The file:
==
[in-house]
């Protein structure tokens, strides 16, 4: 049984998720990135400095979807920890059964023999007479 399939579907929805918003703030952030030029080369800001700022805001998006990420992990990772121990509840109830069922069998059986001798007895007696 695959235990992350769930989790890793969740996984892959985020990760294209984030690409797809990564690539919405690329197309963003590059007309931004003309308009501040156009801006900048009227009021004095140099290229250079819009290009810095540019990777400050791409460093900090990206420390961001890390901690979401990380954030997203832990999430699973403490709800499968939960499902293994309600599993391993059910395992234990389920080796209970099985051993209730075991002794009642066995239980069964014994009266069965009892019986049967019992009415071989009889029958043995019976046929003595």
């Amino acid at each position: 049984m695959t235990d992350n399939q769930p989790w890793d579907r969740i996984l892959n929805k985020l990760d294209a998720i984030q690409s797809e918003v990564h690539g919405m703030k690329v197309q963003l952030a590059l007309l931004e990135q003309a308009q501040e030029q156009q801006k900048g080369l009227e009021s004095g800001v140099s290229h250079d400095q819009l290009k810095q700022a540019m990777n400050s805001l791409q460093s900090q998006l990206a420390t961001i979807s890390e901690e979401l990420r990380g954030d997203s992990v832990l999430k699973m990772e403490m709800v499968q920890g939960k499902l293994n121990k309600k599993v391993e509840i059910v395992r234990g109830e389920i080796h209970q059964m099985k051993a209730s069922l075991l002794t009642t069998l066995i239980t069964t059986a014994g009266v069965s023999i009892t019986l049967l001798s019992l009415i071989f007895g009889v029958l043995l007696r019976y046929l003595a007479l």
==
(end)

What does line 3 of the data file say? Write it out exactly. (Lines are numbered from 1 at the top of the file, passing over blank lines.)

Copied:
């Amino acid at each position: 049984m695959t235990d992350n399939q769930p989790w890793d579907r969740i996984l892959n929805k985020l990760d294209a998720i984030q690409s797809e918003v990564h690539g919405m703030k690329v197309q963003l952030a590059l007309l931004e990135q003309a308009q501040e030029q156009q801006k900048g080369l009227e009021s004095g800001v140099s290229h250079d400095q819009l290009k810095q700022a540019m990777n400050s805001l791409q460093s900090q998006l990206a420390t961001i979807s890390e901690e979401l990420r990380g954030d997203s992990v832990l999430k699973m990772e403490m709800v499968q920890g939960k499902l293994n121990k309600k599993v391993e509840i059910v395992r234990g109830e389920i080796h209970q059964m099985k051993a209730s069922l075991l002794t009642t069998l066995i239980t069964t059986a014994g009266v069965s023999i009892t019986l049967l001798s019992l009415i071989f007895g009889v029958l043995l007696r019976y046929l003595a007479l």